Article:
Smelter/sulphuric acid is a common chemical by-product of the smelting process in mining. Given the risks associated with human exposure to a concentrated acid, it is carefully collected, stored and transported to ensure the health and safety of workers and surrounding communities. Several people work in the acid loading facility on a given shift at the Copper Cliff facility from Vale, located in Sudbury, ON. On a typical day, 24-36 rail tank cars are loaded with acid.

Empty rail tank cars are brought into the sulphuric acid loading station. Once parked and secured beneath the acid loading ramp/bridge, the fill valve on the top of the rail tank car is manually unlocked with pipe wrenches and other hand tools. During this activity, accumulated pressure in the empty tank developed naturally due to temperature differences between the atmosphere and the sealed tank, can lead to an unsuspecting worker getting “sprayed” by residual acid that is released as a result of de-pressurization. Although all workers wear personal protective equipment, it creates the risk of exposure that can lead to acid burns.



An unstructured scenario is identified due to the variety of wagons and how the robotic solution must approach each one. It is impossible to ensure the spatial location of the hatches and their components or shapes in advance. It imposes challenges such as:

  • Manipulating different types of components, without human physical intervention, in unstructured environments.
  • Components cannot be modified, and handmade manipulation must be allowed.
  • Create a solution able to handle a wide variety of hatches models without modifying them.
  • Develop a robust robotic solution envisioning the capability of working in acid environments and harsh weather conditions.



SK Godelius developed a solution based on a robotic arm that positions a tool capable of loosening and re-tightening the nuts that release the hatch cover.

  1. A combined topographic-type altimetry system was developed with an artificial vision system based on a stereo-vision camera and the projection of a random pattern.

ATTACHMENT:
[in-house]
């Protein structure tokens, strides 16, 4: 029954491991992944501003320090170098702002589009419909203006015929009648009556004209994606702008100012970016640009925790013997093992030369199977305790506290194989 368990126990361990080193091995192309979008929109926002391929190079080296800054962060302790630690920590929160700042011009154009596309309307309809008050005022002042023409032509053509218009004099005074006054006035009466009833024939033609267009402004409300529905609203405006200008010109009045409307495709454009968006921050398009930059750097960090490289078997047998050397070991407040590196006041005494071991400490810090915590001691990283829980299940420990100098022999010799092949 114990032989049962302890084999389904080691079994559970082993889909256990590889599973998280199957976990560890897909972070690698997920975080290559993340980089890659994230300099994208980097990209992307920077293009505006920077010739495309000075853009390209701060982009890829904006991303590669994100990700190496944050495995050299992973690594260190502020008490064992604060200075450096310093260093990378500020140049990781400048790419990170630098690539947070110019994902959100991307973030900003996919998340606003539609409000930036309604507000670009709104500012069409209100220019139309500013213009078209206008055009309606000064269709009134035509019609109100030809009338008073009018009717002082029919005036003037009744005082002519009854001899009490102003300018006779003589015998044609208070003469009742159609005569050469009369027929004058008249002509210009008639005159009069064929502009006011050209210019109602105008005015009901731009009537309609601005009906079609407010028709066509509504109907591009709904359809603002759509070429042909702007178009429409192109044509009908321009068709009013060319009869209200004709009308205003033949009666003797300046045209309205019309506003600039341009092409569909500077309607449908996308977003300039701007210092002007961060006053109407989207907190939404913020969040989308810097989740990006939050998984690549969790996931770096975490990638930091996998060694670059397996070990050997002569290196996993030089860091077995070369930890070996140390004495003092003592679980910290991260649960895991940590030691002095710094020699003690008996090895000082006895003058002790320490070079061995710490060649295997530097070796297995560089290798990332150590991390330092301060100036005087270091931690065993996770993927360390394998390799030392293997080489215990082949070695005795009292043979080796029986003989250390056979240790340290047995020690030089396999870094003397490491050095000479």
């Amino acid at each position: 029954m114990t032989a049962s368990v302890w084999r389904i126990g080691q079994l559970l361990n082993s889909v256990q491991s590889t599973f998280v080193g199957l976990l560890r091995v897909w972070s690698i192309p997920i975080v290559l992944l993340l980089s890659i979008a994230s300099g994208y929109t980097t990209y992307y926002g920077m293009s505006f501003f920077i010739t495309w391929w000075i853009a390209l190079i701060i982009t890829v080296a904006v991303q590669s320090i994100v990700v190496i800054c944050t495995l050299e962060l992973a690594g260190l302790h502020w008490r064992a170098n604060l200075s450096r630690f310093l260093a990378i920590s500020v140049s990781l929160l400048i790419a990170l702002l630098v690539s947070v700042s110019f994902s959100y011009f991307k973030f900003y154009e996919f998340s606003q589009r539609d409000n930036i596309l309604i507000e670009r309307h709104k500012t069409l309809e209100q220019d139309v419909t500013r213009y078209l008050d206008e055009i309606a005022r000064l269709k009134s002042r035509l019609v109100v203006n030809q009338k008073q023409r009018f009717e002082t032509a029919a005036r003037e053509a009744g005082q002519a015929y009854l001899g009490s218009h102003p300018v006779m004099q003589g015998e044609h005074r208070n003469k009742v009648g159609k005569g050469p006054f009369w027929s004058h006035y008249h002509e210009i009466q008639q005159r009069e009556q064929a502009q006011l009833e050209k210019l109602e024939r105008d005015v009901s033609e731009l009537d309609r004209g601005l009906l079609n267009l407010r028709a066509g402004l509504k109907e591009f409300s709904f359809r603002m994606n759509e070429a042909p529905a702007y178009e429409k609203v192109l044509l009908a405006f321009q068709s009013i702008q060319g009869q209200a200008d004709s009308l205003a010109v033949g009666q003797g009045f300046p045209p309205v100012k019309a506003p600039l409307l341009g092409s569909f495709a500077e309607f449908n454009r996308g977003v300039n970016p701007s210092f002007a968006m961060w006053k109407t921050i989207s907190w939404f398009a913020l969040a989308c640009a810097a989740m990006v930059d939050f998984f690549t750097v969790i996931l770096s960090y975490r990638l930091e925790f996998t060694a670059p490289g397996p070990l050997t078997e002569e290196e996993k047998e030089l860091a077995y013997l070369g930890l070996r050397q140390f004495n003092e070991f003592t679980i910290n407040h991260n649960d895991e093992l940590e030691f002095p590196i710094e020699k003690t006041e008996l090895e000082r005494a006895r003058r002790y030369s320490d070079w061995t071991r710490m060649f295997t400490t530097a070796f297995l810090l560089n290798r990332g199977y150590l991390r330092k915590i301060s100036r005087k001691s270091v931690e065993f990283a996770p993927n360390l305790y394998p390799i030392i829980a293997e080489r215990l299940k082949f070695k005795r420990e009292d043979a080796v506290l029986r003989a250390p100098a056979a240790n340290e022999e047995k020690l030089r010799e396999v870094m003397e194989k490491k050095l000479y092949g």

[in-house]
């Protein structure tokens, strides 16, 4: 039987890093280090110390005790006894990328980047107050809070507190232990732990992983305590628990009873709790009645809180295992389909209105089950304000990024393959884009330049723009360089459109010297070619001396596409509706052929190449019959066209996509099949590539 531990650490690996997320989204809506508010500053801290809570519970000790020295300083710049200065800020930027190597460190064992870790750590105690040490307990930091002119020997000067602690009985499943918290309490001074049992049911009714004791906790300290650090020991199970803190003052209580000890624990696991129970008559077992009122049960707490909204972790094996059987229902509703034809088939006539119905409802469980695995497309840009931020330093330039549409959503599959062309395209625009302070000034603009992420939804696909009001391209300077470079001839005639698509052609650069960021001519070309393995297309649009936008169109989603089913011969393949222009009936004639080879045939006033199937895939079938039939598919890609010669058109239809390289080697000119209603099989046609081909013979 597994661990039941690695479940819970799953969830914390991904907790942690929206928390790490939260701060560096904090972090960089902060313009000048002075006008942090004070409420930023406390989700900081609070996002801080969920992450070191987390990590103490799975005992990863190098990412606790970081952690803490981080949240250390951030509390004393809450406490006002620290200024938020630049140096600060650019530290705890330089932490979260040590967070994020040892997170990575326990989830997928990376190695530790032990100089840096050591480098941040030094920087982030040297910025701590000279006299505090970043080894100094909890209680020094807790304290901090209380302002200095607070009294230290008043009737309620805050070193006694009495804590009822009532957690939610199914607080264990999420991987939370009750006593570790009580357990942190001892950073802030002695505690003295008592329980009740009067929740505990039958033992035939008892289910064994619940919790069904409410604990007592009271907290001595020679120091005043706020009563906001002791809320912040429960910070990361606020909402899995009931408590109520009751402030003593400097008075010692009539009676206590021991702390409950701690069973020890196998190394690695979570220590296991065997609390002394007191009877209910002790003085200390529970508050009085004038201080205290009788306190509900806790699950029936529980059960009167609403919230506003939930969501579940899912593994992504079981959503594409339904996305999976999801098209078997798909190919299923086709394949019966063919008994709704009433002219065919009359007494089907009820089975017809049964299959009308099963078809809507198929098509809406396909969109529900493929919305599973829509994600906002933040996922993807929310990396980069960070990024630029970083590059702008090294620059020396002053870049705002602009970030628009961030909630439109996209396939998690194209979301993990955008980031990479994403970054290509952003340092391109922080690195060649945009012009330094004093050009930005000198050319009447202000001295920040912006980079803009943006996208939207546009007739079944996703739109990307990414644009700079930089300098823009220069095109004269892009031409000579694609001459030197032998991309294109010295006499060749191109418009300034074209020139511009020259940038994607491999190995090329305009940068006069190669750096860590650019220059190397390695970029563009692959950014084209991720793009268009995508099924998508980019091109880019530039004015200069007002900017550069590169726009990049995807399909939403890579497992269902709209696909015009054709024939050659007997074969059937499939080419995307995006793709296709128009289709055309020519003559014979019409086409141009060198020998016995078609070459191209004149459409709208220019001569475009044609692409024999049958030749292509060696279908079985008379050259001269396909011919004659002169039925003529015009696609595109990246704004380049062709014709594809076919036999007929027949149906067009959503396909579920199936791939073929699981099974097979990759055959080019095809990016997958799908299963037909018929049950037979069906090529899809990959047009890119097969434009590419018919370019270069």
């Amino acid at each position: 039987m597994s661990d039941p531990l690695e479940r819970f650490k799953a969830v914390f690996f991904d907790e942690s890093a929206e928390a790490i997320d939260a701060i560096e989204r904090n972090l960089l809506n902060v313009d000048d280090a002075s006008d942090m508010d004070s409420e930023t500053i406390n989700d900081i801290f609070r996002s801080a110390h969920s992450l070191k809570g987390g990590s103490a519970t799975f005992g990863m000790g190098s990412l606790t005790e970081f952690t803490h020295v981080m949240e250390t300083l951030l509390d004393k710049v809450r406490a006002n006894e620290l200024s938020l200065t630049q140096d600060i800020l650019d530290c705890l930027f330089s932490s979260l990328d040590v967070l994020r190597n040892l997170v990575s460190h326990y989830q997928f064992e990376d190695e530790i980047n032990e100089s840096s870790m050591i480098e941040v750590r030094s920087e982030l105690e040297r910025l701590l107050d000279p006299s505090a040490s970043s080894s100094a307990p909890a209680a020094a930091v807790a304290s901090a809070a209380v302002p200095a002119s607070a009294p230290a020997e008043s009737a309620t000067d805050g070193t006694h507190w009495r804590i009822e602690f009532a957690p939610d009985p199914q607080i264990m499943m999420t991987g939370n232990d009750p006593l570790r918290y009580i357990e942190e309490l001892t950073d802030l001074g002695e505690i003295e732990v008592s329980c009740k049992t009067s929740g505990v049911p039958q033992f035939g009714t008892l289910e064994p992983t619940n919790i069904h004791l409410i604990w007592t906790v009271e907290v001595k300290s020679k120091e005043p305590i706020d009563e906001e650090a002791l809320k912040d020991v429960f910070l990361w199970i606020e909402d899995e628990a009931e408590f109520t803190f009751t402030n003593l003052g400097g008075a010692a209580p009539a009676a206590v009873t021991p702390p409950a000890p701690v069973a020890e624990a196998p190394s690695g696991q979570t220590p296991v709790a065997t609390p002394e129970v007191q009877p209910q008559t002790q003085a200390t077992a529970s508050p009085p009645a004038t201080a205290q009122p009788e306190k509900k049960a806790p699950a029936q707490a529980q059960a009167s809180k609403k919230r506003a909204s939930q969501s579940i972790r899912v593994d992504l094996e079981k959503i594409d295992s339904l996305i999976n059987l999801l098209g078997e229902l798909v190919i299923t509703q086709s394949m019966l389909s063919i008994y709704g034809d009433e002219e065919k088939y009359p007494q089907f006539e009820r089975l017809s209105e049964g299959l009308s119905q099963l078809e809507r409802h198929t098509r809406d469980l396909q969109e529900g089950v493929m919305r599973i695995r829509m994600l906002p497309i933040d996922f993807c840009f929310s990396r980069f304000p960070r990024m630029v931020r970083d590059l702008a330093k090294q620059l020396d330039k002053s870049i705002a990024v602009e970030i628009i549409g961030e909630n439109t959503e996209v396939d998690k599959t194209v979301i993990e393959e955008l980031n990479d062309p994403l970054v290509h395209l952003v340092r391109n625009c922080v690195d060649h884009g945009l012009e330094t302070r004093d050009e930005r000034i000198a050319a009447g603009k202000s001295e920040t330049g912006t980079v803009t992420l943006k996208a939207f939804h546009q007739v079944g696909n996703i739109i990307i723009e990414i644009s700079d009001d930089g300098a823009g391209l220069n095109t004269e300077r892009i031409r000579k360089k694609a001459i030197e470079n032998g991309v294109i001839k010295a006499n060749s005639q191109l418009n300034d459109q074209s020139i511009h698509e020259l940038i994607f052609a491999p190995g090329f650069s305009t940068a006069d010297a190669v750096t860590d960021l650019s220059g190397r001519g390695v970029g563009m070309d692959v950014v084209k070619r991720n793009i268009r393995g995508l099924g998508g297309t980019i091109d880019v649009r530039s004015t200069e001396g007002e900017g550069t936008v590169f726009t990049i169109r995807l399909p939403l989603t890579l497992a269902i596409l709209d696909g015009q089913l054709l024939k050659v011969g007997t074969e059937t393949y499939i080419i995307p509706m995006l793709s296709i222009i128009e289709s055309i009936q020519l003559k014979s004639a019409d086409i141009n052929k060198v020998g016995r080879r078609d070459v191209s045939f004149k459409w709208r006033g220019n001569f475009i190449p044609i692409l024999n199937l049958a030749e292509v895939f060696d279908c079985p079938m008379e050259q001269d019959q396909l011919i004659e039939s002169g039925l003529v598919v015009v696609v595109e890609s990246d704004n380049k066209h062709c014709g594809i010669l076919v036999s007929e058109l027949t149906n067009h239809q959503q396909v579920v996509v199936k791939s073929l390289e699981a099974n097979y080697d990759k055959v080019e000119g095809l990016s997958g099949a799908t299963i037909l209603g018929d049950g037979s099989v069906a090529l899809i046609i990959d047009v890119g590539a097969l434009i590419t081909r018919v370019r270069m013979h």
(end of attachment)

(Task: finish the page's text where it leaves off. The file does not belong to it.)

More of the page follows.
2. digital twin model is built in real-time with the visual information of the environment and a digital model of the robot’s parts and the other equipment. It represents the environment and the systems involved.
  3. trajectory planner was developed that simulates various trajectories in the twin until a feasible and optimal one is achieved.
  4. The step of inserting the tool into the nut cannot be solved by calculating trajectories because it is an unstructured environment. To solve it, we used force-oriented controls so the robot acts as if it has a sense of touch.


“Finding the right partner is key: technical skills are important, but the ability to co-create, share risk and find creative ways to quickly demonstrate concepts were all key success factors in the work we did together.”
Suzanne Balima, Strategy and Business Transformation at Vale



The development of a robot that can work completely teleoperated or semi-autonomously with human assistance from a remote operator to complete the proposed task or adjust for unforeseen and/or complex situations. The state-of-the-art technologies leveraged in our solution include:

  • Stereoscopic vision allows the operator to have the depth perception to interact naturally with the environment.
  • 3D camera to detect bolts and align the tool with the bolt’s axis. The 3D camera’s information will automatically be applied to determine each nut’s tool’s movement.
  • Positioning system
  • Collision avoidance
  • Power balance between elements
  • Wiring
  • Connectivity
  • Mechanical engineering

“I thought it was amazing to see the project evolve from a 3D model to incrementally developing the robot hardware, software, and seeing it come to life. It was a fantastic experience learning from the Godelius team from a technical perspective, but also seeing their innovative DNA rub off on our team. It was a true pleasure working together”
Suzanne Balima, Strategy and Business Transformation at Vale